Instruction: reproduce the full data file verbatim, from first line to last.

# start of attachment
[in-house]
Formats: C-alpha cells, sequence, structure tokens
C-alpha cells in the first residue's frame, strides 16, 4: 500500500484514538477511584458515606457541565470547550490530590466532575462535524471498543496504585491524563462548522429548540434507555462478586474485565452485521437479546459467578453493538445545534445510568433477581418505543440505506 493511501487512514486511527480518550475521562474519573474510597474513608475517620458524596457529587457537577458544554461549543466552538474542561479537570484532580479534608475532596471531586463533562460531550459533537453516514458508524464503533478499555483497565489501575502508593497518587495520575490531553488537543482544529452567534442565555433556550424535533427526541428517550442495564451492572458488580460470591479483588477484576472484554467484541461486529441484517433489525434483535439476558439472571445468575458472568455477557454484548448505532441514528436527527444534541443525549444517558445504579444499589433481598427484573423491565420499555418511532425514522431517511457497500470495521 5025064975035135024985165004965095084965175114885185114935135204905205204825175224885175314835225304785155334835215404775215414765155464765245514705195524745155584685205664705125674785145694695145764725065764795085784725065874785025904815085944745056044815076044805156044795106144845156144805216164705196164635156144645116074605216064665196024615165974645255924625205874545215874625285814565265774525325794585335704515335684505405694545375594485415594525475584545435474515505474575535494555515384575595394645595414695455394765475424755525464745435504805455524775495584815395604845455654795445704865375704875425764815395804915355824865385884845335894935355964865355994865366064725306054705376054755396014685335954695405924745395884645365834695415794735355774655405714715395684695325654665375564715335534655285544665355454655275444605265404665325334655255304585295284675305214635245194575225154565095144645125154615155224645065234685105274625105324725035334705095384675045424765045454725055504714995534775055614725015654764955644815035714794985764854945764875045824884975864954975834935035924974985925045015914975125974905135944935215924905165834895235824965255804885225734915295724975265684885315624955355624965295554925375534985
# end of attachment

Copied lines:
[in-house]
Formats: C-alpha cells, sequence, structure tokens
C-alpha cells in the first residue's frame, strides 16, 4: 500500500484514538477511584458515606457541565470547550490530590466532575462535524471498543496504585491524563462548522429548540434507555462478586474485565452485521437479546459467578453493538445545534445510568433477581418505543440505506 493511501487512514486511527480518550475521562474519573474510597474513608475517620458524596457529587457537577458544554461549543466552538474542561479537570484532580479534608475532596471531586463533562460531550459533537453516514458508524464503533478499555483497565489501575502508593497518587495520575490531553488537543482544529452567534442565555433556550424535533427526541428517550442495564451492572458488580460470591479483588477484576472484554467484541461486529441484517433489525434483535439476558439472571445468575458472568455477557454484548448505532441514528436527527444534541443525549444517558445504579444499589433481598427484573423491565420499555418511532425514522431517511457497500470495521 5025064975035135024985165004965095084965175114885185114935135204905205204825175224885175314835225304785155334835215404775215414765155464765245514705195524745155584685205664705125674785145694695145764725065764795085784725065874785025904815085944745056044815076044805156044795106144845156144805216164705196164635156144645116074605216064665196024615165974645255924625205874545215874625285814565265774525325794585335704515335684505405694545375594485415594525475584545435474515505474575535494555515384575595394645595414695455394765475424755525464745435504805455524775495584815395604845455654795445704865375704875425764815395804915355824865385884845335894935355964865355994865366064725306054705376054755396014685335954695405924745395884645365834695415794735355774655405714715395684695325654665375564715335534655285544665355454655275444605265404665325334655255304585295284675305214635245194575225154565095144645125154615155224645065234685105274625105324725035334705095384675045424765045454725055504714995534775055614725015654764955644815035714794985764854945764875045824884975864954975834935035924974985925045015914975125974905135944935215924905165834895235824965255804885225734915295724975265684885315624955355624965295554925375534985